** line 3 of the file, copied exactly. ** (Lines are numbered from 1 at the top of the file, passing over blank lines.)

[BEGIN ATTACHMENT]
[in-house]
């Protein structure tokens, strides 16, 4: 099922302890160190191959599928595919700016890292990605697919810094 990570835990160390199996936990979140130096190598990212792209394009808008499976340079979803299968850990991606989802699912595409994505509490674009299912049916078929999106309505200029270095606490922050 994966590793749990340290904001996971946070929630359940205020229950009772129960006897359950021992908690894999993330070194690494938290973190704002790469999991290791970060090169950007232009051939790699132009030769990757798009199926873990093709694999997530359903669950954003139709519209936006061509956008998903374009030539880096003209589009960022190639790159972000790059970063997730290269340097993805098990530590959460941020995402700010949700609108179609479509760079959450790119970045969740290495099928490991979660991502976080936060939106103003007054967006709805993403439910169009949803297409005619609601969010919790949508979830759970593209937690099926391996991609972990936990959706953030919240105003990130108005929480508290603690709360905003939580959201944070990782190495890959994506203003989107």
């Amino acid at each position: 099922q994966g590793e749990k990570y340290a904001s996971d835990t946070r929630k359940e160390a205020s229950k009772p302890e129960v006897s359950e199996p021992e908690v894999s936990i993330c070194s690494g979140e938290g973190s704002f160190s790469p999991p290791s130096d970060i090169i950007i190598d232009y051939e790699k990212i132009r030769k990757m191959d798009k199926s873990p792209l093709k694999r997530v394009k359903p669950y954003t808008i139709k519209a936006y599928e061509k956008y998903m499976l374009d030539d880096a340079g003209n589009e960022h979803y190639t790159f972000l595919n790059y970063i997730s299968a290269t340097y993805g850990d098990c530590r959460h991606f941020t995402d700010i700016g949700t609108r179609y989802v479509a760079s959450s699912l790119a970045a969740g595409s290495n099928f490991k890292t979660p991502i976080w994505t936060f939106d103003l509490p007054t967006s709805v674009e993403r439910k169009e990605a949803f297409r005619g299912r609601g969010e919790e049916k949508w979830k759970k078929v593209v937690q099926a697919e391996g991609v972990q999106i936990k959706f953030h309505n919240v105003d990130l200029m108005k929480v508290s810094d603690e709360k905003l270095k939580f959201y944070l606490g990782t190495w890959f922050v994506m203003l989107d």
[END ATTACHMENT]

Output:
């Amino acid at each position: 099922q994966g590793e749990k990570y340290a904001s996971d835990t946070r929630k359940e160390a205020s229950k009772p302890e129960v006897s359950e199996p021992e908690v894999s936990i993330c070194s690494g979140e938290g973190s704002f160190s790469p999991p290791s130096d970060i090169i950007i190598d232009y051939e790699k990212i132009r030769k990757m191959d798009k199926s873990p792209l093709k694999r997530v394009k359903p669950y954003t808008i139709k519209a936006y599928e061509k956008y998903m499976l374009d030539d880096a340079g003209n589009e960022h979803y190639t790159f972000l595919n790059y970063i997730s299968a290269t340097y993805g850990d098990c530590r959460h991606f941020t995402d700010i700016g949700t609108r179609y989802v479509a760079s959450s699912l790119a970045a969740g595409s290495n099928f490991k890292t979660p991502i976080w994505t936060f939106d103003l509490p007054t967006s709805v674009e993403r439910k169009e990605a949803f297409r005619g299912r609601g969010e919790e049916k949508w979830k759970k078929v593209v937690q099926a697919e391996g991609v972990q999106i936990k959706f953030h309505n919240v105003d990130l200029m108005k929480v508290s810094d603690e709360k905003l270095k939580f959201y944070l606490g990782t190495w890959f922050v994506m203003l989107d």